The budget crisis, tax reform and spending cuts will garner most of the attention on Capitol Hill in 2013, with a hope -- but no guarantee -- that anything more than a temporary fix will emerge.

For manufacturers, however, an aggressive regulatory program, particularly at the Environmental Protection Agency, may be the most troublesome item on the agenda in Washington, the nation's financial problems notwithstanding.

"Other than the nation's debt and deficit issues and comprehensive tax reform, manufacturers are most concerned about the regulatory burden," says Larry Sloan, president and CEO of the Society of Chemical Manufacturers and Affiliates. "That is a major issue we are addressing on a regular basis. The biggest threats to our businesses are the crush of regulatory initiatives, regulatory uncertainty and concerns that our taxes are going to go up because of the fiscal cliff."

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How the White House and Congress deal with the federal debt, which currently stands at $16.4 trillion, and the annual federal deficit -- which has topped $1 trillion in every year of the Barack Obama presidency -- "will determine what happens the rest of the year," says AnnMarie Treglia, regional manager of government affairs and the environment for Dart Corp., a privately held $3 billion foodservice packaging manufacturer headquartered in Mason, Mich.

Brad Close, VP Public Policy"Taxes and the budget deficit are going to be the dominant issues this year in Congress," she says. "What else gets done depends on how fast they address tax issues," including both the corporate and individual tax rates.

Brad Close, vice president of public policy for the National Federation of Independent Business, agrees.

"Congress is going to spend a lot of time on the debt challenge, spending and tax reform," he says. "It will be the same fights, the same issues and I'm not sure we are going to get an atmosphere where the White House reaches out and looks for a middle ground."

Focus Will Be on Agencies, Not Congress

How the federal government eventually resolves the nation's fiscal issues will have a huge impact on manufacturers. And changes to the individual tax rates, not just the corporate tax rates changes, are equally as critical to the nearly 4 million S corporations and more than 3 million limited partnerships in the U.S. that together account for 80% of all U.S. businesses.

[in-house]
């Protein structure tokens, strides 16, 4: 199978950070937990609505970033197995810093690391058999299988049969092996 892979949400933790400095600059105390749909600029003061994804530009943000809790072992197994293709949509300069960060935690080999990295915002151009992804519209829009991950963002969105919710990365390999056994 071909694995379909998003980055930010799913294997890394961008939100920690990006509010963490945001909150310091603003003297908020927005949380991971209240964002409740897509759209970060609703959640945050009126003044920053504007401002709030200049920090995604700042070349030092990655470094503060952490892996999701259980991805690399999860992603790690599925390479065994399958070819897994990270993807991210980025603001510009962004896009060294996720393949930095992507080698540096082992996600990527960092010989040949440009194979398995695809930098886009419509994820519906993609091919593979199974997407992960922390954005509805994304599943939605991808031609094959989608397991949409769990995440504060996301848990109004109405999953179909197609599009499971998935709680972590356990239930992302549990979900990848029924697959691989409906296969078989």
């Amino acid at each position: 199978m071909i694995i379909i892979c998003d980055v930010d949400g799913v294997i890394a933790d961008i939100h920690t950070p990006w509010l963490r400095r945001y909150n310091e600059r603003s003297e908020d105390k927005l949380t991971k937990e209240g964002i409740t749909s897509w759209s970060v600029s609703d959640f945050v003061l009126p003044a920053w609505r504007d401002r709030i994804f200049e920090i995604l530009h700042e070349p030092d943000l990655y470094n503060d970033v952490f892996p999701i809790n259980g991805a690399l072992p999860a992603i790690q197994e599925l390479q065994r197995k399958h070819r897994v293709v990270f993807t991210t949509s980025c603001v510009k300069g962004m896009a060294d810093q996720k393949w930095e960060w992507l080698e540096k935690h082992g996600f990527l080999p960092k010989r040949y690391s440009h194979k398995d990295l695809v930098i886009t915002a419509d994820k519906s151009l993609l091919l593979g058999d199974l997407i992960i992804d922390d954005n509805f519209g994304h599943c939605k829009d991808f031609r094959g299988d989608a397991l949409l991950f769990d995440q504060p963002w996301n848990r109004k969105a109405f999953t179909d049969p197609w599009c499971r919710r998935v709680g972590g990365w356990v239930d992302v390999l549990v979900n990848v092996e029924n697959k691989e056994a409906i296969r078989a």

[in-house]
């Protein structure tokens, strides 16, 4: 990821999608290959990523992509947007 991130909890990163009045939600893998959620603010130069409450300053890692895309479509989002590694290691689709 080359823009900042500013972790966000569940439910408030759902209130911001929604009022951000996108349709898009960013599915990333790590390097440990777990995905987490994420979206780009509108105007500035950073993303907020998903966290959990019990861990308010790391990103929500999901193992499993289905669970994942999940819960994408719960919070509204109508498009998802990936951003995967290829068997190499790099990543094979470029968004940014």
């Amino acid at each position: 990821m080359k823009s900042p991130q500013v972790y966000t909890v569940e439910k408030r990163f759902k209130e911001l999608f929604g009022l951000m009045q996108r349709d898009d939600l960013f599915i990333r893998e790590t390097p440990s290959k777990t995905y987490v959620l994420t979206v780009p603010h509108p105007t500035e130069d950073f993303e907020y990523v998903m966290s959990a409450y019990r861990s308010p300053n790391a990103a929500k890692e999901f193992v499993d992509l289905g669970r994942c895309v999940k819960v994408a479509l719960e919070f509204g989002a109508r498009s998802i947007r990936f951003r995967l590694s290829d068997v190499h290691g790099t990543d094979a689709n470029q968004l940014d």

The reason: most of those companies file taxes as pass-through corporations, so their taxes are based on individual tax rates. As a result of the fiscal cliff deal, small business owners with individual incomes above $400,000 or family incomes above $450,000 will pay higher taxes.

Other issues on the federal legislative front in 2013 that could greatly affect manufacturers include:

  • Initiatives to make changes to the health care law before additional provisions go into effect.
  • A push for greater Congressional review of regulatory activity.
  • Legislation that would boost energy-efficiency standards for buildings and appliances.
  • Reform of the Toxic Substances Control Act, which is the chemical management system used by the EPA.
  • In addition, more free trade agreements could reach Capitol Hill as the White House plans to continue discussions with nine other countries on a Trans-Pacific Partnership, and is currently in discussions with the European Union on whether to set in motion negotiations for a free trade agreement between the U.S. and Europe.

Yet, clearly, regulatory issues are uppermost in the minds of most manufacturers and manufacturing trade associations.

"Our focus is not going to be Congress, it is going to be the agencies," says Mike Lynch, vice president of government affairs at Illinois Tool Works Inc. (IW 500/65), an $18 billion diversified global manufacturer based in Glenview, Ill., that makes industrial packaging, commercial food equipment and a variety of other products.

"I expect the White House to use the agencies to move forward policies that they are not able to push through Congress," says Lynch. "President Obama will use his agencies to achieve his environmental objectives and get his agenda adopted."